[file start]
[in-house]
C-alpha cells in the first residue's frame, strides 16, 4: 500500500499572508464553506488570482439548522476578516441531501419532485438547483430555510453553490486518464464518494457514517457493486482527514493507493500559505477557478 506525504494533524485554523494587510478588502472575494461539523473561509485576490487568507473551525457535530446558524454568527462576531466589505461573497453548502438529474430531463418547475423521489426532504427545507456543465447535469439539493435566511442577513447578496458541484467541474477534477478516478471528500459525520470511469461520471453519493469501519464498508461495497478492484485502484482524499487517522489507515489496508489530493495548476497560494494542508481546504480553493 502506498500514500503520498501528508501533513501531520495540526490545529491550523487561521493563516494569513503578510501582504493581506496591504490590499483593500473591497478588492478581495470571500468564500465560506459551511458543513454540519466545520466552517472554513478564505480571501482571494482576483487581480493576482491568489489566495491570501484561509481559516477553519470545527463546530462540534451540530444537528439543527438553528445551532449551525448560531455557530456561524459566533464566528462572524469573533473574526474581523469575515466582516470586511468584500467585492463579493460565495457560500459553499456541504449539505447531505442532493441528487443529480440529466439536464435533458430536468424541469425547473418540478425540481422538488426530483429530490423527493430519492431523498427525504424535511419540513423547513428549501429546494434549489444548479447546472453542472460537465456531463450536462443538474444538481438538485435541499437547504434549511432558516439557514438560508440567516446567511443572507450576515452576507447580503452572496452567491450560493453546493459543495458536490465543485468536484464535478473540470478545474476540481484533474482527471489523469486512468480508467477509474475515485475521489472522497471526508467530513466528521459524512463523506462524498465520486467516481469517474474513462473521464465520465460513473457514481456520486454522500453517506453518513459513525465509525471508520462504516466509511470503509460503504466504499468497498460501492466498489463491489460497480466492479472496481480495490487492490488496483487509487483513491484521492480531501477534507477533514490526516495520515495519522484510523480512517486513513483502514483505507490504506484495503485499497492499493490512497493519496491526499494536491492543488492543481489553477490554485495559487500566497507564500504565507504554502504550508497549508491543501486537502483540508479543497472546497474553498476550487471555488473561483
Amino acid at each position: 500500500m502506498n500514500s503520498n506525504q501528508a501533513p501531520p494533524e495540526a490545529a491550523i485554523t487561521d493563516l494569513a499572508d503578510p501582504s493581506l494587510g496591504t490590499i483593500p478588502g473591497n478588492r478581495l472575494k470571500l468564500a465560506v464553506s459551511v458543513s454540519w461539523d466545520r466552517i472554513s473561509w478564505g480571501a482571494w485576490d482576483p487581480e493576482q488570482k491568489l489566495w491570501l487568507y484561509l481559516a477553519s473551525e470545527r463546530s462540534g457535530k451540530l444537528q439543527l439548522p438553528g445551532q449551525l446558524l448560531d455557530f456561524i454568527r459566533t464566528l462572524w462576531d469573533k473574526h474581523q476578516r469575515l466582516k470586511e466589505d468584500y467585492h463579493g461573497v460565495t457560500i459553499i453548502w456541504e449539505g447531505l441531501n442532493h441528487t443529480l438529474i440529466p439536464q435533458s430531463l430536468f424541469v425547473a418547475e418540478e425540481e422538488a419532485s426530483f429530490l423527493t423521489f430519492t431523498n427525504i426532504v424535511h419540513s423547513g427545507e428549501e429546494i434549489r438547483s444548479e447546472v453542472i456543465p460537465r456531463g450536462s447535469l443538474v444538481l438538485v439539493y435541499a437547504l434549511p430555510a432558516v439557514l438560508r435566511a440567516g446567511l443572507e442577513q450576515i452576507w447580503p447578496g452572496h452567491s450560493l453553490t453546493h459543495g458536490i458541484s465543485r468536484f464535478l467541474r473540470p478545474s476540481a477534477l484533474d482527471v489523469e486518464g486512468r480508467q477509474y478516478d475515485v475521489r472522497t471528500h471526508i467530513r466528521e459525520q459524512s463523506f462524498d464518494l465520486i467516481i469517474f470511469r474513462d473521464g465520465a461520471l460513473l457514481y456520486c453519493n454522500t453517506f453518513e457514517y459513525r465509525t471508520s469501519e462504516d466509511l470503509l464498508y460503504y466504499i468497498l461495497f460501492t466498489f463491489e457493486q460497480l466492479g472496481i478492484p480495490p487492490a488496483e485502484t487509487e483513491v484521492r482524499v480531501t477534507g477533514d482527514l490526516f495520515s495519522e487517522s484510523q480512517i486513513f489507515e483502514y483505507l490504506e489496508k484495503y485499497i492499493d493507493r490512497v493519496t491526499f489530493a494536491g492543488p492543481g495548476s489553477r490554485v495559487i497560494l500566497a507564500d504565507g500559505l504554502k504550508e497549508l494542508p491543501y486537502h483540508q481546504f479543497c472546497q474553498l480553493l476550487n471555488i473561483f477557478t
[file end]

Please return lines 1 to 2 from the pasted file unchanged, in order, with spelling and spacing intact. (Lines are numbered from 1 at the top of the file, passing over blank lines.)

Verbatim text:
[in-house]
C-alpha cells in the first residue's frame, strides 16, 4: 500500500499572508464553506488570482439548522476578516441531501419532485438547483430555510453553490486518464464518494457514517457493486482527514493507493500559505477557478 506525504494533524485554523494587510478588502472575494461539523473561509485576490487568507473551525457535530446558524454568527462576531466589505461573497453548502438529474430531463418547475423521489426532504427545507456543465447535469439539493435566511442577513447578496458541484467541474477534477478516478471528500459525520470511469461520471453519493469501519464498508461495497478492484485502484482524499487517522489507515489496508489530493495548476497560494494542508481546504480553493 502506498500514500503520498501528508501533513501531520495540526490545529491550523487561521493563516494569513503578510501582504493581506496591504490590499483593500473591497478588492478581495470571500468564500465560506459551511458543513454540519466545520466552517472554513478564505480571501482571494482576483487581480493576482491568489489566495491570501484561509481559516477553519470545527463546530462540534451540530444537528439543527438553528445551532449551525448560531455557530456561524459566533464566528462572524469573533473574526474581523469575515466582516470586511468584500467585492463579493460565495457560500459553499456541504449539505447531505442532493441528487443529480440529466439536464435533458430536468424541469425547473418540478425540481422538488426530483429530490423527493430519492431523498427525504424535511419540513423547513428549501429546494434549489444548479447546472453542472460537465456531463450536462443538474444538481438538485435541499437547504434549511432558516439557514438560508440567516446567511443572507450576515452576507447580503452572496452567491450560493453546493459543495458536490465543485468536484464535478473540470478545474476540481484533474482527471489523469486512468480508467477509474475515485475521489472522497471526508467530513466528521459524512463523506462524498465520486467516481469517474474513462473521464465520465460513473457514481456520486454522500453517506453518513459513525465509525471508520462504516466509511470503509460503504466504499468497498460501492466498489463491489460497480466492479472496481480495490487492490488496483487509487483513491484521492480531501477534507477533514490526516495520515495519522484510523480512517486513513483502514483505507490504506484495503485499497492499493490512497493519496491526499494536491492543488492543481489553477490554485495559487500566497507564500504565507504554502504550508497549508491543501486537502483540508479543497472546497474553498476550487471555488473561483